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I fixed the issue in a very bizarre and unintentional way. I tried to install the proprietary nvidia drivers by following this tutorial and performing dnf install akmod-nvidia "kernel-devel-uname-r == $(uname -r)". I'm not sure if I installed the wrong drivers, or if it conflicted with nouveau, but it resulted in an error message upon reboot. I had to ...


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This does not seem to be sorted by length: emacs-common-proofgeneral.noarch : Emacs mode for standard interaction interface for proof assistants coq-emacs-el.noarch : Elisp source files for Coq proof management system emacs-gtypist.x86_64 : GNU typing tutor Documentation says, that The result is sorted from the most relevant results to the least. ...


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Another option, before you attempt anything more drastic, is to use BleachBit to remove temporary and other unneeded files. From wikipedia: BleachBit is a free and open-source disk space cleaner, privacy manager, and computer system optimizer. It should be in the package manager, so this should do it. sudo yum install bleachbit Or download from ...


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More general answer for LVM: Firstly - make sure you have additional unpartitioned storage. Then: Use fdisk to create new partition (safer than expanding existing one) Use pvcreate to create physical LVM volume: pvcreate /dev/sdxx Use vgextend to extend existing LVM group using new physical volume: vgextend groupname /dev/sdxx You can get group names ...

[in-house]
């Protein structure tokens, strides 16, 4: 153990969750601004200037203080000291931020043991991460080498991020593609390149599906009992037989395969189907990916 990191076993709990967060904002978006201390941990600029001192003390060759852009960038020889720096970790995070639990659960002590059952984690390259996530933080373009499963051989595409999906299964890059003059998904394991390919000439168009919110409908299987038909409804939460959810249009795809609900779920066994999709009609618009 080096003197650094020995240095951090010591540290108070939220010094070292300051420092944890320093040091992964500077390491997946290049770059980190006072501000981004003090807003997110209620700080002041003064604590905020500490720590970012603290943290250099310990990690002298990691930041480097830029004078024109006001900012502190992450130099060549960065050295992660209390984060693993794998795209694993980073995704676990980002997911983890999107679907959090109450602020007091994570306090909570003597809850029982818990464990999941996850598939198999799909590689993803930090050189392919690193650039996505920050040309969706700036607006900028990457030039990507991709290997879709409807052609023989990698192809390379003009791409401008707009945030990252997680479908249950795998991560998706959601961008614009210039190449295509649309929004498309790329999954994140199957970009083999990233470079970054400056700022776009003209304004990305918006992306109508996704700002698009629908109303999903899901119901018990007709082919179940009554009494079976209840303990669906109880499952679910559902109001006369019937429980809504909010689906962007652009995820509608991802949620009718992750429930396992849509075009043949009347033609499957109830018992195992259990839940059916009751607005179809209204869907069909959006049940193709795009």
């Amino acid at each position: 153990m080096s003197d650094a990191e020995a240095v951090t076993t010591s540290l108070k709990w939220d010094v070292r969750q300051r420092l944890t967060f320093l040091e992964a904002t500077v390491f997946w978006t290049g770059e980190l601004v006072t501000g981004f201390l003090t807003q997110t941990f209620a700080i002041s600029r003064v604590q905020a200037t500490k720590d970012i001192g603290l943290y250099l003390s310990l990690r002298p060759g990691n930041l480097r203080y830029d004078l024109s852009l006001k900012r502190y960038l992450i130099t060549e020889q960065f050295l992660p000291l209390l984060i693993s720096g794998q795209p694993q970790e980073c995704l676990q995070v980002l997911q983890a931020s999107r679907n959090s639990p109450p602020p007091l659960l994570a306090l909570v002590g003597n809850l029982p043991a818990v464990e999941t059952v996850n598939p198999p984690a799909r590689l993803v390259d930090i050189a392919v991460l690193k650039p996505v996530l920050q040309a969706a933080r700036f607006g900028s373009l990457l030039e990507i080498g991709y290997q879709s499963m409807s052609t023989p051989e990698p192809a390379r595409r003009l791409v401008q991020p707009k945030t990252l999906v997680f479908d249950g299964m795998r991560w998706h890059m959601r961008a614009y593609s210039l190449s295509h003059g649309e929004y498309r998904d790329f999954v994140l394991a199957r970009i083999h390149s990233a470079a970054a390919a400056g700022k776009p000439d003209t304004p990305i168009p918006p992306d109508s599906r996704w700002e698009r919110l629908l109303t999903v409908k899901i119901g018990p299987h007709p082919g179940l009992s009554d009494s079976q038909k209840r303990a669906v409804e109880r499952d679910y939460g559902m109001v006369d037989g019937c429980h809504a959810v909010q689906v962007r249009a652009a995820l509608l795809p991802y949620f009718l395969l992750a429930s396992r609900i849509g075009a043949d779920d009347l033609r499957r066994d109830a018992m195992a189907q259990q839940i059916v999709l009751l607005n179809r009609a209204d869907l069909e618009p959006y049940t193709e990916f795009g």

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The / filesystem may be a particular challenge, as that needs to be supported by the boot loader. This answer doesn't specify how to accomplish the requested task, but does provide a workaround. Another option: find a sub-directory (e.g., /big/) which has lots of data. Then copy that data onto your 60GB of space, mv the directory with lots of space (e.g., ...


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Good news! pvscan shows PV /dev/sda10 VG fedora lvm2 [141.56 GiB / 77.56 GiB free] — so you should be able to add up to 77.56GiB to any of your filesystems. I'd suggest adding it in smaller blocks (like 10GiB), so you have a reserve to put into /home if you decide you need growth there later. This is a relatively well-tested and generally safe operation, ...


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.rar is the extension used by Winrar to compress files and they are like Zip files but in a different format. Many other programs can decompress it and you should download the free 7-Zip which is amongst the best from here http://www.7-zip.org/download.html, choose your flavor of operating system in your case Fedora, install and use that to unrar your file


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Open gnome-control-center (or Settings) and go to the Users tab where you can switch the Automatic Login handler. Then, when you log out you will be prompted for password and you will be able to choose other desktop environments.